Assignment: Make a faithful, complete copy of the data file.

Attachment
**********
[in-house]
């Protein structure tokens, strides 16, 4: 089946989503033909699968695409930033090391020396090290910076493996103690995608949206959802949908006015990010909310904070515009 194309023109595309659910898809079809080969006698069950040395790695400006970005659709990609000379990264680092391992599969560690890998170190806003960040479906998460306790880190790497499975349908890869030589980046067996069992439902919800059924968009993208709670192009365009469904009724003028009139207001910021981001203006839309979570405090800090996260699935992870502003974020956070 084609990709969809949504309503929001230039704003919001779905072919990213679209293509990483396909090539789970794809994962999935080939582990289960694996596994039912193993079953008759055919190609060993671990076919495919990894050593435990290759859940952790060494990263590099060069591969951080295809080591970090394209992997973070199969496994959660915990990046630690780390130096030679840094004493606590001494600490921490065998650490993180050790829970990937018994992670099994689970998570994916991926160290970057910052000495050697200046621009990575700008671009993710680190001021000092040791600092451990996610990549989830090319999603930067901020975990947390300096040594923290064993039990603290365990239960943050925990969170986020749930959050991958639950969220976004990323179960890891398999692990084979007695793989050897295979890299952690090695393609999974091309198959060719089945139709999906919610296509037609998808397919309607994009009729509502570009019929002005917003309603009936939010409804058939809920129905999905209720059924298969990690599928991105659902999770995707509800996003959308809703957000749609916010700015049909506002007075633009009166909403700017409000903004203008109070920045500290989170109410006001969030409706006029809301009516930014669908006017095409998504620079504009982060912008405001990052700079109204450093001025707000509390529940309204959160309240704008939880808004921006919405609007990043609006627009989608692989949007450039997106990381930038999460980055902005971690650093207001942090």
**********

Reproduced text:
[in-house]
């Protein structure tokens, strides 16, 4: 089946989503033909699968695409930033090391020396090290910076493996103690995608949206959802949908006015990010909310904070515009 194309023109595309659910898809079809080969006698069950040395790695400006970005659709990609000379990264680092391992599969560690890998170190806003960040479906998460306790880190790497499975349908890869030589980046067996069992439902919800059924968009993208709670192009365009469904009724003028009139207001910021981001203006839309979570405090800090996260699935992870502003974020956070 084609990709969809949504309503929001230039704003919001779905072919990213679209293509990483396909090539789970794809994962999935080939582990289960694996596994039912193993079953008759055919190609060993671990076919495919990894050593435990290759859940952790060494990263590099060069591969951080295809080591970090394209992997973070199969496994959660915990990046630690780390130096030679840094004493606590001494600490921490065998650490993180050790829970990937018994992670099994689970998570994916991926160290970057910052000495050697200046621009990575700008671009993710680190001021000092040791600092451990996610990549989830090319999603930067901020975990947390300096040594923290064993039990603290365990239960943050925990969170986020749930959050991958639950969220976004990323179960890891398999692990084979007695793989050897295979890299952690090695393609999974091309198959060719089945139709999906919610296509037609998808397919309607994009009729509502570009019929002005917003309603009936939010409804058939809920129905999905209720059924298969990690599928991105659902999770995707509800996003959308809703957000749609916010700015049909506002007075633009009166909403700017409000903004203008109070920045500290989170109410006001969030409706006029809301009516930014669908006017095409998504620079504009982060912008405001990052700079109204450093001025707000509390529940309204959160309240704008939880808004921006919405609007990043609006627009989608692989949007450039997106990381930038999460980055902005971690650093207001942090």